While the construction of the canal inspired a great deal of urbanization of the Niagara Region, but not all towns came into being because of the canal. Even before the canal came to the region, the area attracted a great deal of colonization in the days during and following the American Revolution mainly by Loyalists. Officially today they’re called United Empire Loyalists, and they formed the core of the original European population in Upper Canada, created out of the Province of Quebec. Quebec had been under British occupation since the end of the French-Indian War, and the government was maintained to match that of NewRead More →

If you mention the Welland Canal today many people will think of the massive shipping channel cutting across the Niagara Penisula, an artificial river you see from the Garden City Skyway that carries the QEW over the top the channel. Part of an elaborate and technologically advanced highway and major trade corridor from the Atlantic Ocean to the northernmost Great Lakes. The Canal has humble beginnings. Since the earliest days of human settlement in the Niagara Regions, the major transit between Lake Ontario and Lake Erie has been the Niagara River. Even the first peoples realised they required a long portage as the great falls,Read More →

Earlier this year I completed the second major historical photographic project on the Confederation of Canada and the events and places that lead up to the joining of four British Provinces in British North America into the Dominion of Canada in 1867. Over the course of that project, I came across many events and locations that inspired me to try and tell the deeper story. Of course, I couldn’t tell every story so instead, I selected two that I felt I couldn’t tell the whole story due to the timeline for the project ending in 1867. One of these is the railroad through Ontario theRead More →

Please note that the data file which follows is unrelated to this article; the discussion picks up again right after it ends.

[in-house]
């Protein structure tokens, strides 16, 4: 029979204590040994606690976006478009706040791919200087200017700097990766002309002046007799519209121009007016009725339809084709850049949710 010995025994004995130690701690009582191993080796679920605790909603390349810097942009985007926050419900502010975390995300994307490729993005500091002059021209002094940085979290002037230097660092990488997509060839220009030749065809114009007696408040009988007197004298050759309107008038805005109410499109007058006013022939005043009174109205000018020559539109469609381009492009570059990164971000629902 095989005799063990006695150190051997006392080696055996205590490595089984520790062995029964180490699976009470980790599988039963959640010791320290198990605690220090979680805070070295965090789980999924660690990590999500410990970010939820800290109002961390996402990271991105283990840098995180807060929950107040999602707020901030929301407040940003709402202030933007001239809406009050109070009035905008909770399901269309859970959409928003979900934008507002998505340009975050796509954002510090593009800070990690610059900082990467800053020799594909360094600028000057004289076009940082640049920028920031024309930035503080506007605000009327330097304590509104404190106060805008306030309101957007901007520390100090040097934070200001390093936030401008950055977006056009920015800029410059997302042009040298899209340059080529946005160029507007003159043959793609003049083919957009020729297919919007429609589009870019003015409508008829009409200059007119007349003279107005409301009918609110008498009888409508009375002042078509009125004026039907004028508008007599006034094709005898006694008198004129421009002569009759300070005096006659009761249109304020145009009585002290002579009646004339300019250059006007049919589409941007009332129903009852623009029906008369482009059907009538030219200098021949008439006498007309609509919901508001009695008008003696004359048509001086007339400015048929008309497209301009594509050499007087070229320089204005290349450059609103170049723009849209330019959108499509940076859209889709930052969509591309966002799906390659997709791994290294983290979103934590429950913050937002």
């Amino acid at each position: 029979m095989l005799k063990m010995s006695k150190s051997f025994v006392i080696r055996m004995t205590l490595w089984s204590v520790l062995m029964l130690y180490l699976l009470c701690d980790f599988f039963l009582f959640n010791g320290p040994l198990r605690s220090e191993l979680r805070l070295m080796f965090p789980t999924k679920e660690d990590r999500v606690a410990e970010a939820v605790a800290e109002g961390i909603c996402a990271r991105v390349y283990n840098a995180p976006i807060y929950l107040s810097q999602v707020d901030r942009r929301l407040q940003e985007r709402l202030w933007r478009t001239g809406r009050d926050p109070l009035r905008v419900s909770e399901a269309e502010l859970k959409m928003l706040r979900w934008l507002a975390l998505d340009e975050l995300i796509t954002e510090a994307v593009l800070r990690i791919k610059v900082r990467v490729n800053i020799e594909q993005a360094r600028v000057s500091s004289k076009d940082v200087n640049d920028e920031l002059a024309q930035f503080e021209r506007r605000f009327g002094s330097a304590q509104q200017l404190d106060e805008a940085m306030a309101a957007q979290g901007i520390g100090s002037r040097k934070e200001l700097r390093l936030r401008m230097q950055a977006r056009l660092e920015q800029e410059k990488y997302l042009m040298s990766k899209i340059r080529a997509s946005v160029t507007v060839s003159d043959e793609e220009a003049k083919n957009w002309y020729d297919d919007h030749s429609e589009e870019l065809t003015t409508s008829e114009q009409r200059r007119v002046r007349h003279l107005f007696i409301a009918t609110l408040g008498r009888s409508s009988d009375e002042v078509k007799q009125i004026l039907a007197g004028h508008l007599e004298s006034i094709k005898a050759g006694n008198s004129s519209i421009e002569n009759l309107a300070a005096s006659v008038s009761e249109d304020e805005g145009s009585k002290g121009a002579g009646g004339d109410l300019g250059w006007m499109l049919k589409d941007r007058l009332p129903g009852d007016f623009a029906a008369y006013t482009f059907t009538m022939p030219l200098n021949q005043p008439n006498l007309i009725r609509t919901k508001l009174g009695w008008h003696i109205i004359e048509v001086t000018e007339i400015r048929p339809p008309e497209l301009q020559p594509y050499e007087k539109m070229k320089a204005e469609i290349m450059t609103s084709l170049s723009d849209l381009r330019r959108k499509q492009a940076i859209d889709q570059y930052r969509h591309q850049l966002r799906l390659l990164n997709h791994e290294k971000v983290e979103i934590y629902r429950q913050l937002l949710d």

I will always have a soft spot for a fixed lens rangefinder, especially one that uses Zeiss Optics. And the Contessamat SE is no slouch, despite being placed as the middle child in the Contessamat family, it certainly performs like a firstborn. While you will find it slightly different from its Japanese cousins, it’s compact nature, excellent optics, and semi-automatic functions will let it stand alongside those cameras. Thanks to James Lee for loaning this hidden gem out for a review. Camera Specifications Make: Zeiss Ikon Model: Contessamat SE Type: Rangefinder Format: 135 (35mm), 36x24mm Lens: Fixed, Zeiss Ikon Color-Plantar 1:2,8/45 Year of Manufacture: 1963-1965Read More →

Here we are, there is always a certain bittersweetness about completing a project. And for me, this one was an eye-opener. It challenged not only my world view but my view of my own country and our history. But that is what history is supposed to do, challenge us to learn from the past and see how we can change the future. And here is the trouble with history, we can only see it through the eyes of those who wrote it and our personal bias. And trust me, it is hard to overcome your own bias. But the biggest problem with history that isRead More →